Mary Chapin Carpenter — for the reason’s Amy mentioned. Just a wonderful, passionate, sexy, voice.

    Carole King — as with artists like Van Morrisen, this pick is admittedly based on one great album, Tapestry, but hearing her in concert in DC, it reaffirmed that she belongs on this list.

    Tracy Chapman — I dare anybody to sing “Fast Car,” or “Revolution” and make it sound 1/10th as good as the way she delivers. In concert, she did some covers that made me realize that imprinting her voice on almost anything (arguably within her alto range) makes it unique and wonderful.

    Cyndi Lauper — not only is the voice completely unique, it is also technically amazing–not an easy combination.

    Bonnie Raitt — there is no other blues voice I want to hear. Period.

    Aretha Franklin — How could I not put her on the list after the infamous “black singer” debate?:) But, all joking aside, she is the female counterpart to Ray Charles–any song she has ever sung was made better by her singing it.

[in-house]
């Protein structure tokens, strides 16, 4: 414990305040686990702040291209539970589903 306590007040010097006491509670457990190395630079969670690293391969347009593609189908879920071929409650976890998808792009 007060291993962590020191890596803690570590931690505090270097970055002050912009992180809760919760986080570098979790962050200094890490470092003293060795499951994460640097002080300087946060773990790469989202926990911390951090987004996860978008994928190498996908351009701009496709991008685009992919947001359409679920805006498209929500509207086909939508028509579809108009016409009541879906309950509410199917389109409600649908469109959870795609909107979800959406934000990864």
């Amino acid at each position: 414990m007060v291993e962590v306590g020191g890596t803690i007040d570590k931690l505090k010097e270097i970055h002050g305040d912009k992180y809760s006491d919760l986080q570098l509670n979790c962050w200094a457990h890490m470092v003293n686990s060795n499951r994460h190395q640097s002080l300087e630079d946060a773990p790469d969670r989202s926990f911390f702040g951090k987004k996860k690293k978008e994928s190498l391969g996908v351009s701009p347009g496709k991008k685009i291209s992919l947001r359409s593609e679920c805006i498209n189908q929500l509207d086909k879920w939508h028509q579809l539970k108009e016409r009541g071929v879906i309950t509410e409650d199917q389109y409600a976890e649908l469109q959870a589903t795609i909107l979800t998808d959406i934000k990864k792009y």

Annie Lennox — from the moment I heard her voice, i was literally hypnotized. And even when I hear her all these years later, I still find her voice enchanting.

    k.d. lang — she may be the weak link on this list, to be jettisoned if I think of someone else. Still, I do find her voice to be the driving force behind what makes her music so special, at least on the one album that I (and everyone) owns.

  9. Amy says:

    I tried to post a few videos as “support” earlier, but had no luck. So I’m giving it another try…





    (of course, I had to pick this one!)


    (could have picked several, but her audition shows EVERYTHING I love about her)

  10. Clay says:

    Interesting that your lists have seven names in common. I wonder if that’s because you share a CD collection or if your tastes have aligned over time.

    I considered a few of the names on your lists… Aretha Franklin, Annie Lennox, k.d. lang. I have to admit that Carly Simon completely slipped my mind and might have found a spot on my list if I’d considered her.

  11. pegclifton says:

    I agree with Lennox, Raitt, and even Lang, but I draw the line at Aretha Franklin, just can’t take it.

  12. Dana says:

    I think Amy and I had a tremendous amount of musical overlap before we ever start#e dating or otherwise “merged” our CD collections, and we continue to have common musical tastes, with only a few exceptions.